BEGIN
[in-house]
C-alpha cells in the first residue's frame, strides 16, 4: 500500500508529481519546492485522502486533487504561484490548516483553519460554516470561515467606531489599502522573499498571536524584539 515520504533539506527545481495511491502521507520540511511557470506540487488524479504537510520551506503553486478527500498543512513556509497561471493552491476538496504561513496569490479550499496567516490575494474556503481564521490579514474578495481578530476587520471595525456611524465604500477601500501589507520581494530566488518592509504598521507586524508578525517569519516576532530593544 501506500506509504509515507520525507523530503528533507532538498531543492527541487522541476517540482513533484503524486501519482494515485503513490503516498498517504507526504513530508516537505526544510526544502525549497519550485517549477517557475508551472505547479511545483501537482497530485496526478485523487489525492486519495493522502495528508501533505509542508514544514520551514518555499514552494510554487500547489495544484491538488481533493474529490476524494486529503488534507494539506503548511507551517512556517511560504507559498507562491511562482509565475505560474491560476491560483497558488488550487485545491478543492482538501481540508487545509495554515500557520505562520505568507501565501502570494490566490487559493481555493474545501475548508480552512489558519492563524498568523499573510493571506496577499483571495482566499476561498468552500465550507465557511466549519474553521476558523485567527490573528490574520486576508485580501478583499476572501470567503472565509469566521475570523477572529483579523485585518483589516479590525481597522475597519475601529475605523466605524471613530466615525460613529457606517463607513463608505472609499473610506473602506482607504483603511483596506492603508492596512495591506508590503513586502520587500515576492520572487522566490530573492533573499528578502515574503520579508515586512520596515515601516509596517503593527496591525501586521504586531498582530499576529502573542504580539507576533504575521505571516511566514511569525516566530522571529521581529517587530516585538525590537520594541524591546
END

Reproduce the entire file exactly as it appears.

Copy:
[in-house]
C-alpha cells in the first residue's frame, strides 16, 4: 500500500508529481519546492485522502486533487504561484490548516483553519460554516470561515467606531489599502522573499498571536524584539 515520504533539506527545481495511491502521507520540511511557470506540487488524479504537510520551506503553486478527500498543512513556509497561471493552491476538496504561513496569490479550499496567516490575494474556503481564521490579514474578495481578530476587520471595525456611524465604500477601500501589507520581494530566488518592509504598521507586524508578525517569519516576532530593544 501506500506509504509515507520525507523530503528533507532538498531543492527541487522541476517540482513533484503524486501519482494515485503513490503516498498517504507526504513530508516537505526544510526544502525549497519550485517549477517557475508551472505547479511545483501537482497530485496526478485523487489525492486519495493522502495528508501533505509542508514544514520551514518555499514552494510554487500547489495544484491538488481533493474529490476524494486529503488534507494539506503548511507551517512556517511560504507559498507562491511562482509565475505560474491560476491560483497558488488550487485545491478543492482538501481540508487545509495554515500557520505562520505568507501565501502570494490566490487559493481555493474545501475548508480552512489558519492563524498568523499573510493571506496577499483571495482566499476561498468552500465550507465557511466549519474553521476558523485567527490573528490574520486576508485580501478583499476572501470567503472565509469566521475570523477572529483579523485585518483589516479590525481597522475597519475601529475605523466605524471613530466615525460613529457606517463607513463608505472609499473610506473602506482607504483603511483596506492603508492596512495591506508590503513586502520587500515576492520572487522566490530573492533573499528578502515574503520579508515586512520596515515601516509596517503593527496591525501586521504586531498582530499576529502573542504580539507576533504575521505571516511566514511569525516566530522571529521581529517587530516585538525590537520594541524591546